I am trying to create a fillet between two surfaces. I thought it would take 10 seconds, but I was very wrong.
As should be evident from the screen shots, the fillet works as desired on left side, but it fails on the right side.
On the right side of the screen shot, the fillet continues straight through an area where there is no edge. And there is a second fillet that is not continuous.
It doesn’t seem to matter how I select the edges, or what setting I use within the FilletEdge command. (I’ve tried all of them a couple times…) In the example I used “face edges” option to select edges, and selected the flat perimeter/flange.
The “bump outs” on this surface were both drawn using the same technique. They should be exactly the same. But clearly the program is treating them differently.
Please, can anyone explain why this happens? How to fix it? How to avoid it?
I keep running into this problem. I have drawn and re-drawn this object several times, testing different methods and order of operations. Getting the raised surfaces to transition smoothly was a challenge, the main challenge being the fillet command. I finally got that detail drawn in a way that the fillet command liked, but now the fillet command fails again on the very next step!
If I choose not to buy this program, it will be 100% because of the fillet command… Unless someone can explain what the root problem is and how to work around it?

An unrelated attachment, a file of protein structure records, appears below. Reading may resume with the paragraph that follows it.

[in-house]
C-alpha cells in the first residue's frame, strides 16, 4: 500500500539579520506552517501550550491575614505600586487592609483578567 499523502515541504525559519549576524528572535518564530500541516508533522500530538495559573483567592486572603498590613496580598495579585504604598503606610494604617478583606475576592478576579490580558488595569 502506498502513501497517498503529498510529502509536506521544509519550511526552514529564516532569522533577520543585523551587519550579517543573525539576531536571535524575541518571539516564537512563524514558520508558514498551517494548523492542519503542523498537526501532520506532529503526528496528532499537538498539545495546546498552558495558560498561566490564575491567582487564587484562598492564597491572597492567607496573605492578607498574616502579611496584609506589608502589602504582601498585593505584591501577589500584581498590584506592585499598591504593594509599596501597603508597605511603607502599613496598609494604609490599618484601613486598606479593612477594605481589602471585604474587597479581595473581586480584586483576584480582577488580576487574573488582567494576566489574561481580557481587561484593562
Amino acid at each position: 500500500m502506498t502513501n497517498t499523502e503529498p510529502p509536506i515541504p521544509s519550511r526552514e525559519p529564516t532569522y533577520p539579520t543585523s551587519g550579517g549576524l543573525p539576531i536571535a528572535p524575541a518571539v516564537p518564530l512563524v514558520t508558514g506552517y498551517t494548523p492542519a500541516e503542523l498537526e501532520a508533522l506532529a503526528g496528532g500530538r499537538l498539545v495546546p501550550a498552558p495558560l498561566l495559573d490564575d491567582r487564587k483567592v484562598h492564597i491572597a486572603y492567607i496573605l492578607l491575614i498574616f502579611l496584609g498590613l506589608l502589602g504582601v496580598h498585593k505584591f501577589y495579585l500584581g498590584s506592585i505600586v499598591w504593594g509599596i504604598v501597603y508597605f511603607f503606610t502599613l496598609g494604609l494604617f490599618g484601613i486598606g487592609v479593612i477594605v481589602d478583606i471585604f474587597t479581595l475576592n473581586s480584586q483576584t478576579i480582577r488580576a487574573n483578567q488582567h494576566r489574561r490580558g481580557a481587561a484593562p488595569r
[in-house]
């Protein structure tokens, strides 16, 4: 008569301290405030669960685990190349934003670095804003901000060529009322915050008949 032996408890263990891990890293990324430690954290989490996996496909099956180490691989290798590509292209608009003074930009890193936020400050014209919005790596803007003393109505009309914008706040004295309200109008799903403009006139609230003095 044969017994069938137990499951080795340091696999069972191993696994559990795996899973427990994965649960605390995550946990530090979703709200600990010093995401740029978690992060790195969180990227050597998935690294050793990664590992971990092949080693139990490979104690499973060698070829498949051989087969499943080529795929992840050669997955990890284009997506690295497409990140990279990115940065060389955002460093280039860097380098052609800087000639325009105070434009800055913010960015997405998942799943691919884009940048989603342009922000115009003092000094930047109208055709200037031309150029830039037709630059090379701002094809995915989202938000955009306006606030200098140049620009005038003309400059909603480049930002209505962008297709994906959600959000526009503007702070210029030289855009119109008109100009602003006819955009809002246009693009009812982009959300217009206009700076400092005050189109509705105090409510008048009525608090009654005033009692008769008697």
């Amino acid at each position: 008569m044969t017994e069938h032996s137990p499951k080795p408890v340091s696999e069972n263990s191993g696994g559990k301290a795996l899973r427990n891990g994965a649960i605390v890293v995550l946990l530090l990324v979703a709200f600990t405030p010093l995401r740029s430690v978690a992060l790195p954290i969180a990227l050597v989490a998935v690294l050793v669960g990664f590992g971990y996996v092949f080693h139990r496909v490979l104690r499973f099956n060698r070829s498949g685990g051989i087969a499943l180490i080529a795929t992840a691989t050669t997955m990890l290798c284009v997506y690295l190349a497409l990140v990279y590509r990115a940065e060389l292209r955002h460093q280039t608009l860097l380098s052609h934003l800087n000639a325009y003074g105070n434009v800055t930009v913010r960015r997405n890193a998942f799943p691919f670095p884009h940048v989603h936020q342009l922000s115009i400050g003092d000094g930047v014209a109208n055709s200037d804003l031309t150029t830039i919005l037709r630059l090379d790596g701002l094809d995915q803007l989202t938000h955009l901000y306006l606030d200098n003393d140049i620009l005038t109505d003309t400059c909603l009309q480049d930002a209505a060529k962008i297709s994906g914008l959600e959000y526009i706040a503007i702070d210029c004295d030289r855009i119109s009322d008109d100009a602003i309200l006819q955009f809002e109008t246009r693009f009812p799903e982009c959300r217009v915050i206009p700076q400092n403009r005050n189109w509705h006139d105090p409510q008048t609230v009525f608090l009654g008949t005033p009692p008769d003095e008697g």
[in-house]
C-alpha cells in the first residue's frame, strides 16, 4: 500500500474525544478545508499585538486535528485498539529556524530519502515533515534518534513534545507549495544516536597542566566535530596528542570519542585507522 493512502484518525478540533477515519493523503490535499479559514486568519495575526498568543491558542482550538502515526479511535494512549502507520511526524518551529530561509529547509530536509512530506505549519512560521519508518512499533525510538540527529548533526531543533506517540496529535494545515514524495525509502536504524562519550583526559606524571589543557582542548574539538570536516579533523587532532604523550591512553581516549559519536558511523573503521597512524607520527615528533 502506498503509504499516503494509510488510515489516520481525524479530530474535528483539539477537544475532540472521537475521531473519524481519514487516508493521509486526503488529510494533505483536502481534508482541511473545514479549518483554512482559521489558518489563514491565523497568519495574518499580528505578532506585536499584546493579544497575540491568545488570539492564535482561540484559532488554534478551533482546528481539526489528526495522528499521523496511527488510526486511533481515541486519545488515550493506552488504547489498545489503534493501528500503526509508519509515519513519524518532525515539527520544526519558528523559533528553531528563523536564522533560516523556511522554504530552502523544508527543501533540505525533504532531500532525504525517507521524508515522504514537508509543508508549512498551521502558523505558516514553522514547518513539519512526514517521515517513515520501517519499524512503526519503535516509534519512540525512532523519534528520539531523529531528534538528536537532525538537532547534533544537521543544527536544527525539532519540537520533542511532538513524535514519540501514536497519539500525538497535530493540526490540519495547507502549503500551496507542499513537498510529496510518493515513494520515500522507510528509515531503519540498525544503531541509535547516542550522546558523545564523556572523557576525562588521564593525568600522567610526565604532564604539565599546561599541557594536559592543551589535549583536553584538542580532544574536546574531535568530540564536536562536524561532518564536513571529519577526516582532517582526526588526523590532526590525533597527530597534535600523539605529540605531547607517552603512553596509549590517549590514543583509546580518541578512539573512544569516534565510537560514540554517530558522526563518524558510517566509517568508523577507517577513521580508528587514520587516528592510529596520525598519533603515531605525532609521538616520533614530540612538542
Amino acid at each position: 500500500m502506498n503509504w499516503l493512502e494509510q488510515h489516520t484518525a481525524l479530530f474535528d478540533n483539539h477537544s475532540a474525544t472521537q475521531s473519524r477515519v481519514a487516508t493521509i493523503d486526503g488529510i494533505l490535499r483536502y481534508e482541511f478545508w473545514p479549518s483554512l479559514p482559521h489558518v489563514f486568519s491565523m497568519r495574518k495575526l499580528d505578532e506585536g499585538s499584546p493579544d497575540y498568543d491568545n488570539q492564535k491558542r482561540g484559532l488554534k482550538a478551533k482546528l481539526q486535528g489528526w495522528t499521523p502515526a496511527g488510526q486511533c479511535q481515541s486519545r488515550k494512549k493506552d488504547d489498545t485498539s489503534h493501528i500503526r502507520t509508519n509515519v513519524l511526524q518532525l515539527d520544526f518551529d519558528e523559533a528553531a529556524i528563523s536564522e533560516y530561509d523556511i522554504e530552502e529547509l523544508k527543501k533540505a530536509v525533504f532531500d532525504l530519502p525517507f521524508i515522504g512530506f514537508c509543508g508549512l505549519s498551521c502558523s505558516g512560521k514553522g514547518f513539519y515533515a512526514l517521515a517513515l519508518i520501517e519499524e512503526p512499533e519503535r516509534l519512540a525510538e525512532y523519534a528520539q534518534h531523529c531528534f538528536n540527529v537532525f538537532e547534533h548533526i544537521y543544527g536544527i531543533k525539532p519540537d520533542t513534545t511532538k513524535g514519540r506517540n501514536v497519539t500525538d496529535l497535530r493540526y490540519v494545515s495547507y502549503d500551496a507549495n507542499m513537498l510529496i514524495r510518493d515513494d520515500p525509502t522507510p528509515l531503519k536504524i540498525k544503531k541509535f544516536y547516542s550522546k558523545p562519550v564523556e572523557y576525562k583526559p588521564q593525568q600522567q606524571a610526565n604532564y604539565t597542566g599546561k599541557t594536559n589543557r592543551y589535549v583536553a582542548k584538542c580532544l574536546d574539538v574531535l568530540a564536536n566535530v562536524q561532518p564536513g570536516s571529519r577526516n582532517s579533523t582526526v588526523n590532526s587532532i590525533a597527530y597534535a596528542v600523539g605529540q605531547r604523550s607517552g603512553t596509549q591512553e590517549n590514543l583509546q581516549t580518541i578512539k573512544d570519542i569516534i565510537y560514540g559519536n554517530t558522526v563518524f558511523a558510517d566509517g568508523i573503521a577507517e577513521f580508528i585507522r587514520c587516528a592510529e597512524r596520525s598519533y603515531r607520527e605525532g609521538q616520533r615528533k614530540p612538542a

Please assign your new messages to the appropriate category so the right people see it.
Hello - it looks like, and it is hard to say without a file, the fillet radius you are adding is as large or larger than the existing vertical fillets. If you are making colliding fillets either do the largest ones first or select the edges at the same time.
Runs out of room here:
Thanks Pascal. The existing fillet was 3mm, and the new fillet is also 3mm.
Based on your suggestion I tried again experimenting with different fillet sizes, and it worked just fine with a 1mm fillet. As the fillet got larger, there were progressively more “deviations” from my desired result.
As a newb, in cases like this where an obviously wrong fillet is created, I would prefer the fillet not be created at all. Other commands give an explanation for why they failed on the command line, which has been helpful. I have had cases where the fillet seemed ok at first, but later I discovered defects that required undoing everything I did after the fillet command.
I will try re-drawing these features without the fillets, and then fillet everything in a single operation.
Tom, I see you retracted your comment, but I would welcome any suggestions you or others may have on simplifying the model. (I kind of wish I could just hand out the file to get help and suggestions, but the project is important enough to me to not want to put it out there like that.)
I spent an ungodly amount of time with this surface getting to where it is! As far as I can tell it is now almost perfect according to the surface analysis tools. I admit there are a ton of curves, but generally speaking if I remove any of those curves or simplify the surface, the resulting surface is altered. I did it to control the shape. Controlling the shape is critical for my project.
The surface transitions between specific shapes, and Rhino doesn’t seem to respect my desire to preserve those shapes. For example, the top of several curves in the middle needs to be perfectly flat, and then they smoothly transition to a domed surface on one end. Rhino keeps trying to turn the flat center section into a “W”. Adding more curves helps keep it under control, and creating the surface with more control points also helps.
If you really want full control over your fillets, learn to use FilletSrf.